For two hours, United’s own lawyers were able to ask their own executives and consultants softball questions extolling the virtues of the proposal. Then CID staff asked technical questions for another hour. Interestingly, United happened to have a large chart display just to respond to one of the CID staff questions. Then we had our turn at the podium. The CT State Medical Society, the Office of Health Care Advocate, the Center for Medicare Advocacy, the American Medical Society, the Patient Advocacy Institute, Middlesex Professional Services and the CT Health Policy Project all testified in opposition. We got very few questions. Then the United witnesses were asked softball questions by CID staff allowing them to rebut any of our concerns (I’m told lawyers call that rehabilitating the witness). One of those questions to the insurer asked whether actual workers in a small business have a role in choosing the insurance plans offered. United, as experts on small businesses like ours, answered that only owners have that choice. I guess that means that consumers really don’t have a voice in choosing health plans, only employers. (In our small group the opposite is the case, but I wasn’t given an opportunity to say that). We were only allowed to submit any written comments for a few hours, however United was given until 4pm the next day to submit anything they choose.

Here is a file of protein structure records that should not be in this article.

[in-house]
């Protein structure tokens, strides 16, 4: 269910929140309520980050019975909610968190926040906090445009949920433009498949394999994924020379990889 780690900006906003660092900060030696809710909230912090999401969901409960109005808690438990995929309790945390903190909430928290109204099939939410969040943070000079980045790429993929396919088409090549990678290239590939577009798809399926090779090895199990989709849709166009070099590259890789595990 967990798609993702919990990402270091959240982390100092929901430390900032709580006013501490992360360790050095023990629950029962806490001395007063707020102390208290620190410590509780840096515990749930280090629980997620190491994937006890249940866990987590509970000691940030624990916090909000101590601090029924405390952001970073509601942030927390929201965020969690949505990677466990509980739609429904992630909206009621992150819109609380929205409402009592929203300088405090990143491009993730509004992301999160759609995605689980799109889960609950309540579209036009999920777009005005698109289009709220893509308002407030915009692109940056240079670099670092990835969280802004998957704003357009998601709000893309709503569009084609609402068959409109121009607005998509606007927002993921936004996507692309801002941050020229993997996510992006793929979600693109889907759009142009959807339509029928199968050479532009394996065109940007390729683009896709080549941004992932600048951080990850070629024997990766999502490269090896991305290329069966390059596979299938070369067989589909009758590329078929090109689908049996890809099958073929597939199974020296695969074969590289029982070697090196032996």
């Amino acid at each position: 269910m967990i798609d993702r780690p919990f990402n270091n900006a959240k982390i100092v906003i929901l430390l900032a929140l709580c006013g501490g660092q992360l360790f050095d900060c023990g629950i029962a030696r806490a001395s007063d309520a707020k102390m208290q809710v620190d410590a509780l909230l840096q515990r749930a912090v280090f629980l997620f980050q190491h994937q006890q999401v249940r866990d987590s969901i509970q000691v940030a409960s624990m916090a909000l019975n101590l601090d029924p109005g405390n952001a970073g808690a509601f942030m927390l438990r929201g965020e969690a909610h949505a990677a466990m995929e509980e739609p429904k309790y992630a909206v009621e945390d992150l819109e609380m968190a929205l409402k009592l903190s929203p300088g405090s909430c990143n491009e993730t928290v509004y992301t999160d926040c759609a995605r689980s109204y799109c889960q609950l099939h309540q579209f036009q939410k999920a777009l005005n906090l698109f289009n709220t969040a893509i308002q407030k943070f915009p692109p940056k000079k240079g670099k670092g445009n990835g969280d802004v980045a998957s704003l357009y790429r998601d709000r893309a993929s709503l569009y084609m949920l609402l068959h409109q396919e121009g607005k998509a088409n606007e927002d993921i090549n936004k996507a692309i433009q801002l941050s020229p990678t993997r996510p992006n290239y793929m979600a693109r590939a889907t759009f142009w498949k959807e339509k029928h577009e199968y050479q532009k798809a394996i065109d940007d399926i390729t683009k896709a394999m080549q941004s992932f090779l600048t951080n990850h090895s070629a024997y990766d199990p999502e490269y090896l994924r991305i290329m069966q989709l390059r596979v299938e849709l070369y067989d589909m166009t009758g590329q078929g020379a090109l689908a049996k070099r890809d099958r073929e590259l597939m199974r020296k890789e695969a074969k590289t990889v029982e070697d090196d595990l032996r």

Democracy in action.
Saturday, November 21, 2009
Friday, November 20, 2009
Thursday, November 19, 2009